- Republican governor Jan Brewer vetoed Arizona’s “birther bill” - which would have required President Obama to show “proof of citizenship” - calling it a “bridge too far.”
- Karl Rove called Trump a “joke candidate” and “part of the ‘nutty right’.”
If birtherism is forcing Republicans to take a stand, it’s because they know what Obama knows: Birtherism isn’t going to go away. Having congratulated himself on the release of Obama’s long form birth certificate, Trump has moved on to challenging Obama’s ivy league credentials. Same dog whistle, different tune. This could be a problem for Republicans, whether Trump actually gets the nomination or not. Surveys show registered voters don’t like “the Donald” - 46% have an unfavorable opinion of Trump, and 47% would vote for Obama over Trump. If he loses the GOP nomination, Trump is likely to run as an independent, and he could take a chunk of GOP voters with him if he does.
Meanwhile in Arizona, Jan Brewer is facing a backlash after vetoing the “birther bill” passed by the state legislature. Like other Republican leaders, Brewer told CNN she believes its clear that Obama was born in Hawaii, and said the birther issue is leading the country “down a path of destruction.”
The truth is that the birther issue is leading the GOP down a path of destruction; caught between an increasingly fed up electorate, and an increasingly far-out base. While the rest of America shrugs, and waits for a debate on real issues, the GOP’s birther base is already eating up the red meat the president flung their way.
- WorldNetDaily’s Joseph Farah claims the long form birth certificate “raises as many questions than it answers,” and Bob Unruh’s article suggests that the long form birth certificate shows that Obama had “dual citizenship through his father” and that “the framers of the Constitution excluded dual citizens from qualifying as natural born citizens.”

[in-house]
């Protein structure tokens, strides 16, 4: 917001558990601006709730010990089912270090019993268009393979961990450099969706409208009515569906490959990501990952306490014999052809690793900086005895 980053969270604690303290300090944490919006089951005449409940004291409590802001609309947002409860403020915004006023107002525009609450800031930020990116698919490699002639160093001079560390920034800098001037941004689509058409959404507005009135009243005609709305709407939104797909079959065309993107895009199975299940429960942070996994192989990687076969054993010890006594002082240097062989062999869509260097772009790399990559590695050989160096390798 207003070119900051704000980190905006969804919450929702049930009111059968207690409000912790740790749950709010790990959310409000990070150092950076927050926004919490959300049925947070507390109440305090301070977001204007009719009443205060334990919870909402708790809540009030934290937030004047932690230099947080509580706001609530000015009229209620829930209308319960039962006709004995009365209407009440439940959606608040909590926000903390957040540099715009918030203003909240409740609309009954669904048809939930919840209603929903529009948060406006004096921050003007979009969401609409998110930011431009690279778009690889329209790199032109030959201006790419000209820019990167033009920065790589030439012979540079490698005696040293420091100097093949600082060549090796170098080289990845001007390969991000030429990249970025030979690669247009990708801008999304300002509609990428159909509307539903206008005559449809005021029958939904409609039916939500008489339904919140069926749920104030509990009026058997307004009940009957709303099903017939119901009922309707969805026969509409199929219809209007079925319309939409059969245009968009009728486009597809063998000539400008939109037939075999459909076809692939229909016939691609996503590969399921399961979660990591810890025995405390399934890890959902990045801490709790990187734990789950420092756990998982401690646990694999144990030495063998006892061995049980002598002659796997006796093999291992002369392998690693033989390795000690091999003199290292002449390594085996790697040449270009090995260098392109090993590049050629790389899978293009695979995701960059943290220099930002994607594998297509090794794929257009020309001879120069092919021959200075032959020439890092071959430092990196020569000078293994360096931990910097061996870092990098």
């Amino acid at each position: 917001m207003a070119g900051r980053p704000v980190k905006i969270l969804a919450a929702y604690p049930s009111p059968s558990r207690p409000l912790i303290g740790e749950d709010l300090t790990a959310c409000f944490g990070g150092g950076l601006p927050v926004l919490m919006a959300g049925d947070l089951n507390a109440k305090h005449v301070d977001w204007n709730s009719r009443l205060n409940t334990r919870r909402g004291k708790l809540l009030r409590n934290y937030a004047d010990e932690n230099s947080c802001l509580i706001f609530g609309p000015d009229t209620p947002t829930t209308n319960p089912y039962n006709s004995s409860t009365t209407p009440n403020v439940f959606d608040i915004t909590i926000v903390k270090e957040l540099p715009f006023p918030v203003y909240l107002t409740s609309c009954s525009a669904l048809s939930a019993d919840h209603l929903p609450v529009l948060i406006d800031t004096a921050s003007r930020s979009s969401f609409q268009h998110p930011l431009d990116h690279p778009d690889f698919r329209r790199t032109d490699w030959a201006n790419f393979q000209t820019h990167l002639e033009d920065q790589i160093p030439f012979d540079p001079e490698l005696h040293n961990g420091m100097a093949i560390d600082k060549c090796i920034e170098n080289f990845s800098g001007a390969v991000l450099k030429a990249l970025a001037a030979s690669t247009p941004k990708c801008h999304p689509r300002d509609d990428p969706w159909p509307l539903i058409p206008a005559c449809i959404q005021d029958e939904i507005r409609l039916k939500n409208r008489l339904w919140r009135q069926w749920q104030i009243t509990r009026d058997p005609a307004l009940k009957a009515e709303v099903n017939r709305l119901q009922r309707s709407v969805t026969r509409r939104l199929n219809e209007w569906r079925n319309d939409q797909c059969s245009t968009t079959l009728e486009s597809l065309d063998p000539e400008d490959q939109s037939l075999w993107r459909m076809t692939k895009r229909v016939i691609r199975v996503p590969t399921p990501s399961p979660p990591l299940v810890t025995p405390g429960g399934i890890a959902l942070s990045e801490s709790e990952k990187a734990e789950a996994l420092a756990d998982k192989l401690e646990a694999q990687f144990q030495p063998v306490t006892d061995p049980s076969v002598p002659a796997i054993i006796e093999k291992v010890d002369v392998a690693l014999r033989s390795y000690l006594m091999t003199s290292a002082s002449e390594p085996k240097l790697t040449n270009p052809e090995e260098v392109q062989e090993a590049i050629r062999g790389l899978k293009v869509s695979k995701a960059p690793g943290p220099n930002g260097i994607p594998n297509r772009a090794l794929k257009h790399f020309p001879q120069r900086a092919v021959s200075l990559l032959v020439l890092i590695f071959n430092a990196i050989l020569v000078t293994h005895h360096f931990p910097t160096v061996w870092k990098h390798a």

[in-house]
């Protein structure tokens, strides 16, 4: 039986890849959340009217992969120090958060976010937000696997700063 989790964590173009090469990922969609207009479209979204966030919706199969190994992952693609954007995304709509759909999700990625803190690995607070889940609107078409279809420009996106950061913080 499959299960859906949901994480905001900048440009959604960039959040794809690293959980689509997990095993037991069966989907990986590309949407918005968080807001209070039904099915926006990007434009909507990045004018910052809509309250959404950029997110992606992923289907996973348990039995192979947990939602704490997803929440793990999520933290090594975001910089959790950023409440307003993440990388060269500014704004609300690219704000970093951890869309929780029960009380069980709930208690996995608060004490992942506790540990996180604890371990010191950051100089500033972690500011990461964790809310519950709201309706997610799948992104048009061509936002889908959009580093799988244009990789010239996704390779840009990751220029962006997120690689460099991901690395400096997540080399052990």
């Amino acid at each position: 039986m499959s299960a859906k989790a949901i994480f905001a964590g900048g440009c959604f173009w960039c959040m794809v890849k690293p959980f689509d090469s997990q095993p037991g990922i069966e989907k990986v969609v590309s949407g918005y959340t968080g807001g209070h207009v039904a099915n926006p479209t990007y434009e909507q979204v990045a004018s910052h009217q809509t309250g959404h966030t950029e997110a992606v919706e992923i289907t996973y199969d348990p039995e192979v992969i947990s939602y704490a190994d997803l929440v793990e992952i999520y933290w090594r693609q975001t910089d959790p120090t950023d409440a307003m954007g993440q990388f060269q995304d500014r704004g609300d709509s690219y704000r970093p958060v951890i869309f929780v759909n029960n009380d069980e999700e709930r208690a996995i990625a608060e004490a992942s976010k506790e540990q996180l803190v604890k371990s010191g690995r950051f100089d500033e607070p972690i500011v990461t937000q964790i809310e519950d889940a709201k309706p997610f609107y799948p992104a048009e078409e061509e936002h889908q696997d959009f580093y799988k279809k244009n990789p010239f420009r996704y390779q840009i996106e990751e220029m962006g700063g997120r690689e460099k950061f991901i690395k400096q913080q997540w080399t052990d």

- Birther queen Orly Taitz says Obama’s long form birth certificate should say “Negro” not “African.”
- And the long form birth certificate is already getting the PhotoShop treatment from blogging birthers.
- The Smoking Gun offers even more “nutty points about the birth certificate sure to be seized upon by the nonbelievers.”
Most of those “nutty points” probably will be taken up by the birthers. President Obama, having produced the document they’ve demanded for two years, has now laid to rest any reasonable concerns about his birth, citizenship status, and eligibility for office. Most reasonable people will see that, and will grow even more tired of the distraction of the GOP’s birther base. With this move, President Obama had made sure it’s no longer his problem. Instead, he’s made it the GOP’s problem, and planted a seed in the minds of millions of Americans who don’t want to be their problem much longer.
crossposted at Republic of T